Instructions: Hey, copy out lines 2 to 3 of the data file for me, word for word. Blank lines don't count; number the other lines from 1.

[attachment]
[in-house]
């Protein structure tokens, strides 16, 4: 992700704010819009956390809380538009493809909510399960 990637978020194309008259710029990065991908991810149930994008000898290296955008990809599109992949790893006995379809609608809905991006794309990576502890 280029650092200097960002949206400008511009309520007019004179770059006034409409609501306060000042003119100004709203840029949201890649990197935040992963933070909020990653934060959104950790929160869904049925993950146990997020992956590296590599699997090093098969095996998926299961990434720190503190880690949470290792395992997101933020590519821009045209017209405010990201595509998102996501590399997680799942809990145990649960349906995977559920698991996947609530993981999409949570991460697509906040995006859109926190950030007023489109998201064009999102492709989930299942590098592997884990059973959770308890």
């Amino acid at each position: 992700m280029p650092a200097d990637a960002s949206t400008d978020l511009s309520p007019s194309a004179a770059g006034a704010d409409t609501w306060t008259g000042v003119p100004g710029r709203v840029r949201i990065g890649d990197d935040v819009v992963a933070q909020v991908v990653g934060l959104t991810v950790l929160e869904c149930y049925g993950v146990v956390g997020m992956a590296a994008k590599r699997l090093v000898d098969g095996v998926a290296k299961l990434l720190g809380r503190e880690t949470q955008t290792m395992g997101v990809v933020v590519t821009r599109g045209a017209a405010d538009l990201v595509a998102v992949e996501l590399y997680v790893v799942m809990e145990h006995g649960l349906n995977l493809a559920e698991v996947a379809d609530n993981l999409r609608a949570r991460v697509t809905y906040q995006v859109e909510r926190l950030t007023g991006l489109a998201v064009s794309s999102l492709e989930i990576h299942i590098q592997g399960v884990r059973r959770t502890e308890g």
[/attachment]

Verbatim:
């Protein structure tokens, strides 16, 4: 992700704010819009956390809380538009493809909510399960 990637978020194309008259710029990065991908991810149930994008000898290296955008990809599109992949790893006995379809609608809905991006794309990576502890 280029650092200097960002949206400008511009309520007019004179770059006034409409609501306060000042003119100004709203840029949201890649990197935040992963933070909020990653934060959104950790929160869904049925993950146990997020992956590296590599699997090093098969095996998926299961990434720190503190880690949470290792395992997101933020590519821009045209017209405010990201595509998102996501590399997680799942809990145990649960349906995977559920698991996947609530993981999409949570991460697509906040995006859109926190950030007023489109998201064009999102492709989930299942590098592997884990059973959770308890």
């Amino acid at each position: 992700m280029p650092a200097d990637a960002s949206t400008d978020l511009s309520p007019s194309a004179a770059g006034a704010d409409t609501w306060t008259g000042v003119p100004g710029r709203v840029r949201i990065g890649d990197d935040v819009v992963a933070q909020v991908v990653g934060l959104t991810v950790l929160e869904c149930y049925g993950v146990v956390g997020m992956a590296a994008k590599r699997l090093v000898d098969g095996v998926a290296k299961l990434l720190g809380r503190e880690t949470q955008t290792m395992g997101v990809v933020v590519t821009r599109g045209a017209a405010d538009l990201v595509a998102v992949e996501l590399y997680v790893v799942m809990e145990h006995g649960l349906n995977l493809a559920e698991v996947a379809d609530n993981l999409r609608a949570r991460v697509t809905y906040q995006v859109e909510r926190l950030t007023g991006l489109a998201v064009s794309s999102l492709e989930i990576h299942i590098q592997g399960v884990r059973r959770t502890e308890g």